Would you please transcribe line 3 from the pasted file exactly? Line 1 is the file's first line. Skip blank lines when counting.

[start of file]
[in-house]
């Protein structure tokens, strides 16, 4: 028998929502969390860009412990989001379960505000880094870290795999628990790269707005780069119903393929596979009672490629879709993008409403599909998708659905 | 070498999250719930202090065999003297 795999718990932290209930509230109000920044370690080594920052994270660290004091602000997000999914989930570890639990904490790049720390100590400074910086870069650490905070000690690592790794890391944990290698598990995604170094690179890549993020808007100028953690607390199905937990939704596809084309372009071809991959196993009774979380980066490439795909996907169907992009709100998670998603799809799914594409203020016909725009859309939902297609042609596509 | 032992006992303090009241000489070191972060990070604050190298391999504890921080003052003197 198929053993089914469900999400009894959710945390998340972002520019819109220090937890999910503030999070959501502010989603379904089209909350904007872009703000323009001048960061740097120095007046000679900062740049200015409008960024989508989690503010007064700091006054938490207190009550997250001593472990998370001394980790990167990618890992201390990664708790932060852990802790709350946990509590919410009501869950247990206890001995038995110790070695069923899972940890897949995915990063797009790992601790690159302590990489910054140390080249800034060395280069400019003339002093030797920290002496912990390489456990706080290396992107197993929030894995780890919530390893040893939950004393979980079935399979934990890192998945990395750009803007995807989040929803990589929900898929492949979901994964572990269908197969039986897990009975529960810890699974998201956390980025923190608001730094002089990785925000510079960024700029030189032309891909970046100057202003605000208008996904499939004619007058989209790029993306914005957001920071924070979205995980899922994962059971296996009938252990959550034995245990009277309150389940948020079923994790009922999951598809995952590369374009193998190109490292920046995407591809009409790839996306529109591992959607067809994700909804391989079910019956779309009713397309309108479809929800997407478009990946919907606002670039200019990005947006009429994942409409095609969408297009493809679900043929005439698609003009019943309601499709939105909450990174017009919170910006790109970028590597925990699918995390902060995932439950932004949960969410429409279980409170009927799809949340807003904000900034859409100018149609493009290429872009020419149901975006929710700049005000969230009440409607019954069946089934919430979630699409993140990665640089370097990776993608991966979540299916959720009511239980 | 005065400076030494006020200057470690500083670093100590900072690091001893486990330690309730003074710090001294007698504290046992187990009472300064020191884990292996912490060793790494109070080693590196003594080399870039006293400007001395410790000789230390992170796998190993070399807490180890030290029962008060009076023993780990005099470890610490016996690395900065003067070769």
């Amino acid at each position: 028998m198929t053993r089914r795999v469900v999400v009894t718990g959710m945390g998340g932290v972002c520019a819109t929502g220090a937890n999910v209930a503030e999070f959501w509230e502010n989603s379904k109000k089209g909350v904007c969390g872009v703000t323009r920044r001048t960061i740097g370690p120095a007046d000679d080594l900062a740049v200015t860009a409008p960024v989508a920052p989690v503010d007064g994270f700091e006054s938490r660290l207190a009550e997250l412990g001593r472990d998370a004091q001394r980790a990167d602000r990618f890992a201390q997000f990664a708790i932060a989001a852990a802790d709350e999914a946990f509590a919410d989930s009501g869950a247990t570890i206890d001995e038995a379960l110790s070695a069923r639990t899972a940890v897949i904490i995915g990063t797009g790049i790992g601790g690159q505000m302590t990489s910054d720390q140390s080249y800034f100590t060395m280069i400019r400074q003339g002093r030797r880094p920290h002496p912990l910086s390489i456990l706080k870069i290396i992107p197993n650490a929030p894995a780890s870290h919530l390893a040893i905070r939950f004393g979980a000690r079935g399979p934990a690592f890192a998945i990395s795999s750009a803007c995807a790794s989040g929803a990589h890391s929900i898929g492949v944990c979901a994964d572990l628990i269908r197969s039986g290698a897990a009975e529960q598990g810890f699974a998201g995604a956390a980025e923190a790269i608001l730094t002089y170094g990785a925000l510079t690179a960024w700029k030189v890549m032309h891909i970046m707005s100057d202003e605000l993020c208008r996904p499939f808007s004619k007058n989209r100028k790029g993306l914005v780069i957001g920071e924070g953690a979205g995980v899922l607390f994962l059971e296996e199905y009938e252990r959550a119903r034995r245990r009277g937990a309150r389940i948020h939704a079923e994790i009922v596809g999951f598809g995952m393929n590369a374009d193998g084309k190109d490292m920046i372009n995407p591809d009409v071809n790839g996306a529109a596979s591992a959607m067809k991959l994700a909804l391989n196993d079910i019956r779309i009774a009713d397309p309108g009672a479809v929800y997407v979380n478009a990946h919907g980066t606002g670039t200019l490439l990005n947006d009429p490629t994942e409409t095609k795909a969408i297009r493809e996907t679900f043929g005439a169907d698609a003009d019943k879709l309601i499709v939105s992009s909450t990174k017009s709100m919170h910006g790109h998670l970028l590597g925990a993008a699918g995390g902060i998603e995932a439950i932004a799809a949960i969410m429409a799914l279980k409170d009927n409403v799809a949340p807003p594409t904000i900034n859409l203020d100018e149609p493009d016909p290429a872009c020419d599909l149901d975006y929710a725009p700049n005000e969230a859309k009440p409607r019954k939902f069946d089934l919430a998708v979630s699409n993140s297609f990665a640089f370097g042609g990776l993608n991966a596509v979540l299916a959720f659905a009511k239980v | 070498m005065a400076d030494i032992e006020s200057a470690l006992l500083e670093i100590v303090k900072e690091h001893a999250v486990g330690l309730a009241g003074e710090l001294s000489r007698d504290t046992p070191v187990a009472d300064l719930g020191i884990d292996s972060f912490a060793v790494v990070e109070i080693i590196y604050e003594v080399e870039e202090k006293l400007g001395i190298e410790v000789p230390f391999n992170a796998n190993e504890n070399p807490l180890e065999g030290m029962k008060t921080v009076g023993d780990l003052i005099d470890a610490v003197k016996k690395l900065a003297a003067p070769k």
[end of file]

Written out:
């Amino acid at each position: 028998m198929t053993r089914r795999v469900v999400v009894t718990g959710m945390g998340g932290v972002c520019a819109t929502g220090a937890n999910v209930a503030e999070f959501w509230e502010n989603s379904k109000k089209g909350v904007c969390g872009v703000t323009r920044r001048t960061i740097g370690p120095a007046d000679d080594l900062a740049v200015t860009a409008p960024v989508a920052p989690v503010d007064g994270f700091e006054s938490r660290l207190a009550e997250l412990g001593r472990d998370a004091q001394r980790a990167d602000r990618f890992a201390q997000f990664a708790i932060a989001a852990a802790d709350e999914a946990f509590a919410d989930s009501g869950a247990t570890i206890d001995e038995a379960l110790s070695a069923r639990t899972a940890v897949i904490i995915g990063t797009g790049i790992g601790g690159q505000m302590t990489s910054d720390q140390s080249y800034f100590t060395m280069i400019r400074q003339g002093r030797r880094p920290h002496p912990l910086s390489i456990l706080k870069i290396i992107p197993n650490a929030p894995a780890s870290h919530l390893a040893i905070r939950f004393g979980a000690r079935g399979p934990a690592f890192a998945i990395s795999s750009a803007c995807a790794s989040g929803a990589h890391s929900i898929g492949v944990c979901a994964d572990l628990i269908r197969s039986g290698a897990a009975e529960q598990g810890f699974a998201g995604a956390a980025e923190a790269i608001l730094t002089y170094g990785a925000l510079t690179a960024w700029k030189v890549m032309h891909i970046m707005s100057d202003e605000l993020c208008r996904p499939f808007s004619k007058n989209r100028k790029g993306l914005v780069i957001g920071e924070g953690a979205g995980v899922l607390f994962l059971e296996e199905y009938e252990r959550a119903r034995r245990r009277g937990a309150r389940i948020h939704a079923e994790i009922v596809g999951f598809g995952m393929n590369a374009d193998g084309k190109d490292m920046i372009n995407p591809d009409v071809n790839g996306a529109a596979s591992a959607m067809k991959l994700a909804l391989n196993d079910i019956r779309i009774a009713d397309p309108g009672a479809v929800y997407v979380n478009a990946h919907g980066t606002g670039t200019l490439l990005n947006d009429p490629t994942e409409t095609k795909a969408i297009r493809e996907t679900f043929g005439a169907d698609a003009d019943k879709l309601i499709v939105s992009s909450t990174k017009s709100m919170h910006g790109h998670l970028l590597g925990a993008a699918g995390g902060i998603e995932a439950i932004a799809a949960i969410m429409a799914l279980k409170d009927n409403v799809a949340p807003p594409t904000i900034n859409l203020d100018e149609p493009d016909p290429a872009c020419d599909l149901d975006y929710a725009p700049n005000e969230a859309k009440p409607r019954k939902f069946d089934l919430a998708v979630s699409n993140s297609f990665a640089f370097g042609g990776l993608n991966a596509v979540l299916a959720f659905a009511k239980v | 070498m005065a400076d030494i032992e006020s200057a470690l006992l500083e670093i100590v303090k900072e690091h001893a999250v486990g330690l309730a009241g003074e710090l001294s000489r007698d504290t046992p070191v187990a009472d300064l719930g020191i884990d292996s972060f912490a060793v790494v990070e109070i080693i590196y604050e003594v080399e870039e202090k006293l400007g001395i190298e410790v000789p230390f391999n992170a796998n190993e504890n070399p807490l180890e065999g030290m029962k008060t921080v009076g023993d780990l003052i005099d470890a610490v003197k016996k690395l900065a003297a003067p070769k």